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Elephant and Other Stories
by Raymond Carver

Field-Tested by Jason Arber

in Times Square in New York City, New York

There’s a kind of magic that happens when your choice of holiday reading reaches a state of synchronicity with your surroundings. Or perhaps it’s the other way around. But in either case, the air seems to hum with the vibration of familiarity.

I love Raymond Carver. He’s a writer of such incredible succinctness; not a single word is unnecessary or wasted. In a few sentences, or a brief snatch of dialogue, he can convey a lifetime’s sadness or longing for his small town American characters. And as such, his writing is suited to the format of the short story. I have all of his collections of short stories and poems, What We Talk About When We Talk About Love, Cathedral, In a Marine Light. My favourite book is the slim volume entitled Elephant and Other Stories, which is the perfect introduction to his world of failed relationships and bitterness.

Elephant was his last book, which was published a year before his death from cancer in 1988. He was 50 and had led a turbulent life, which included being hospitalized several times for acute alcoholism.

His life was echoed in his writing, but it wasn’t entirely gloomy. His words were often written through a smile of gritted teeth, and occasionally absurdity would filter through, bringing a welcome flash of dark humour. I’ve lent the book out to several friends who never returned it, and lost it occasionally on my many house moves, so I think I must have bought the book three or four times. I never tire of the stories, and it’s usually included somewhere in my luggage when I go on holiday.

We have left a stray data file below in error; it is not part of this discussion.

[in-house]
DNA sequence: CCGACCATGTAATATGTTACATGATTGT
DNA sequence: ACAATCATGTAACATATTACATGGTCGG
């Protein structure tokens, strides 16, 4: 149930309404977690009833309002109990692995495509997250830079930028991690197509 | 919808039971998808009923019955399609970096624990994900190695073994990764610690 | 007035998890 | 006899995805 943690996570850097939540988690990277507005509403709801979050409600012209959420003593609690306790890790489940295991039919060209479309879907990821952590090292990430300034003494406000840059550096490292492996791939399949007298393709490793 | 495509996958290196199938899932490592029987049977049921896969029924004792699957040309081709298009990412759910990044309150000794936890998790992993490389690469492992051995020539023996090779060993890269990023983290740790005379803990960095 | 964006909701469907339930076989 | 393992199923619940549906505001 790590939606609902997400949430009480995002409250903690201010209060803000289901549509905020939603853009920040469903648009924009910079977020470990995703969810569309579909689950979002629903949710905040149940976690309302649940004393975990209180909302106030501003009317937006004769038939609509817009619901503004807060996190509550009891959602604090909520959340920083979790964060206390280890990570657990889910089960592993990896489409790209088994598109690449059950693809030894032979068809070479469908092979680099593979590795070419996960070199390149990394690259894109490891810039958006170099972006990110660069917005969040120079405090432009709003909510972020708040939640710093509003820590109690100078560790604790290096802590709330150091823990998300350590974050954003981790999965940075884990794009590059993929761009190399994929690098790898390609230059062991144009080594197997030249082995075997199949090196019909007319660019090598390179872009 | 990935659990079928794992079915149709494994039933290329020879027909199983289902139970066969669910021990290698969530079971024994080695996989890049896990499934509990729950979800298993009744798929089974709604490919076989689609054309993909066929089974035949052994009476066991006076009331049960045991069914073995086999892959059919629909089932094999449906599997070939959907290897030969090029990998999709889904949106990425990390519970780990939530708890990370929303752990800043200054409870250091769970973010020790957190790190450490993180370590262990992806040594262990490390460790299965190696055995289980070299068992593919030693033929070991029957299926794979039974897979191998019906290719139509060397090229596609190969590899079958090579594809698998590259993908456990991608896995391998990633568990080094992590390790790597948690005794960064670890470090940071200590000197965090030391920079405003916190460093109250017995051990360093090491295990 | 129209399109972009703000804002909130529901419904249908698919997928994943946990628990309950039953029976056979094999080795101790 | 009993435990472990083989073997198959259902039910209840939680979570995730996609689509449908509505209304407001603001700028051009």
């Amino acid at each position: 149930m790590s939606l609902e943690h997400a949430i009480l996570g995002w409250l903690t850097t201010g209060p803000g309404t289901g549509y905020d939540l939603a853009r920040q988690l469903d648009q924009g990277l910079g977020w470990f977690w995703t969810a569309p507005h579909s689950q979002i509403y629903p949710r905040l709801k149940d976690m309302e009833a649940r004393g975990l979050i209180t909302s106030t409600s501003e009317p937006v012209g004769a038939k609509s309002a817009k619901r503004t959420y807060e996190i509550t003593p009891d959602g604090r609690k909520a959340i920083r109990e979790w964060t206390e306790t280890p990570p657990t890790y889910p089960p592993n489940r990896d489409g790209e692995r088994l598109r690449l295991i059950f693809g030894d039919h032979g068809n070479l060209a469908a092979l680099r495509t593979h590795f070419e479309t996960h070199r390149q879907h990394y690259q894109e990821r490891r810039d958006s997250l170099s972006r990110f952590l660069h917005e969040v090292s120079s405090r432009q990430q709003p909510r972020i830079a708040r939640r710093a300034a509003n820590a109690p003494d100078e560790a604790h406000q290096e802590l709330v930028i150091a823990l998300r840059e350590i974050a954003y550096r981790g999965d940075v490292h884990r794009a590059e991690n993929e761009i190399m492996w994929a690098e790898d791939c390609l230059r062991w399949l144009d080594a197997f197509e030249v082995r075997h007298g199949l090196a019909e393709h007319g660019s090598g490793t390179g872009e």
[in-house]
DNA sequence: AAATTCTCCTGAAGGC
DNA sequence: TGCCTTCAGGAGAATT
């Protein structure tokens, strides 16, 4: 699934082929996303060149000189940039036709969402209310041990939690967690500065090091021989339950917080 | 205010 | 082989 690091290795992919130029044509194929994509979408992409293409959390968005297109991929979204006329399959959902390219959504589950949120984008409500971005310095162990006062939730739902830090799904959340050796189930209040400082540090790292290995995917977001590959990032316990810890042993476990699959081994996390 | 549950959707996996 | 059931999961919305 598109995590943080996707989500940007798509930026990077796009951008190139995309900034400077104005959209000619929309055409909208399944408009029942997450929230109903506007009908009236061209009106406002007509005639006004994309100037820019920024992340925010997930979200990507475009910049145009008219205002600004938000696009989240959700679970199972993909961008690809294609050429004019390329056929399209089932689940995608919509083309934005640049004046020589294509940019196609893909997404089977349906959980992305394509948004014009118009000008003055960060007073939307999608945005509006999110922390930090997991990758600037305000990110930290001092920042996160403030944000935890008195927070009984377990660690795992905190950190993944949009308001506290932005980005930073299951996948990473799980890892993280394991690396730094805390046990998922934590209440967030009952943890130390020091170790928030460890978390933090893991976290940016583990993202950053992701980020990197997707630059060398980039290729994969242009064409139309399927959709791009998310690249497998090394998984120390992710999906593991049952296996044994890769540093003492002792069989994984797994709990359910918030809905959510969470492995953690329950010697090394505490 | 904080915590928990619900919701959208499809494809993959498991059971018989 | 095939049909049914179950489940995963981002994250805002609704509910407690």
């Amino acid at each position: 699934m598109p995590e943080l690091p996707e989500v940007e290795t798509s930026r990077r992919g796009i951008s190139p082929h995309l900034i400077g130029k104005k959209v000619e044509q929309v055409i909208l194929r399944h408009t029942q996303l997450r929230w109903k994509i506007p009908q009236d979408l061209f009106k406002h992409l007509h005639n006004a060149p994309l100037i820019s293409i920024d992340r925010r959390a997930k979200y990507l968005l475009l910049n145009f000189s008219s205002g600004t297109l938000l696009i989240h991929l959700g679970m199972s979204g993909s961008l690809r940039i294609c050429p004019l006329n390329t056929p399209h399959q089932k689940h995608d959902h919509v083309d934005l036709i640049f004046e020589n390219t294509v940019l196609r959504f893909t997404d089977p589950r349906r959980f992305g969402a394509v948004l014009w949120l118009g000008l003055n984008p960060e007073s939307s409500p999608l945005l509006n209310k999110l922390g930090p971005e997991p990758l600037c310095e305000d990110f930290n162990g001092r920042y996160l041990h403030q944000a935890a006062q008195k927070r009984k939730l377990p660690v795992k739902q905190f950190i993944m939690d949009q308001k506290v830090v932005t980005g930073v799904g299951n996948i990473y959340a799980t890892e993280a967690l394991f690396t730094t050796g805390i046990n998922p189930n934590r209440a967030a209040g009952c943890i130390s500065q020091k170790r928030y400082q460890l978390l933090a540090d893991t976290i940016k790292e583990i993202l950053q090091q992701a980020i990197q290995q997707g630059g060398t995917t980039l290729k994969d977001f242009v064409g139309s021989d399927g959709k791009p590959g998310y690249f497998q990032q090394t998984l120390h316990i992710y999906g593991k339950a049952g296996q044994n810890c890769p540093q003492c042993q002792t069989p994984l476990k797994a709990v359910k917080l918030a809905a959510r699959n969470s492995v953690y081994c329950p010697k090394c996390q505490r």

In the mid-nineties, I visited New York fairly frequently, as my then girlfriend lived in Syosset, Long Island, and I would book cheap, seedy hotels around Times Square so that we could hook up away from her parents. Sadly, the relationship was doomed, and the stress of traveling halfway around the world only to argue, took its inevitable toll. On many trips to New York, my girlfriend would storm off and I’d be left for days on end in my hotel room. Not having the urge to explore the amazing city I was alone in, I’d lie on the bed reading what seemed to be a kind of bizarre reflection of my relationship. After a few days, there’d be a knock at the door and we’d sort of make up, sometimes only hours before I had to go back home to London. I think we both knew that I’d come back to New York and repeat the whole thing again before the flame finally went out, and that I’d end up reading my battered, well-traveled copy of Elephant in a dank hotel room. It’s not a typical holiday story, but then, it’s not a typical holiday book.

Jason Arber is a writer and designer living in London. He is the director and head of production at the production company Wyld Stallyons.

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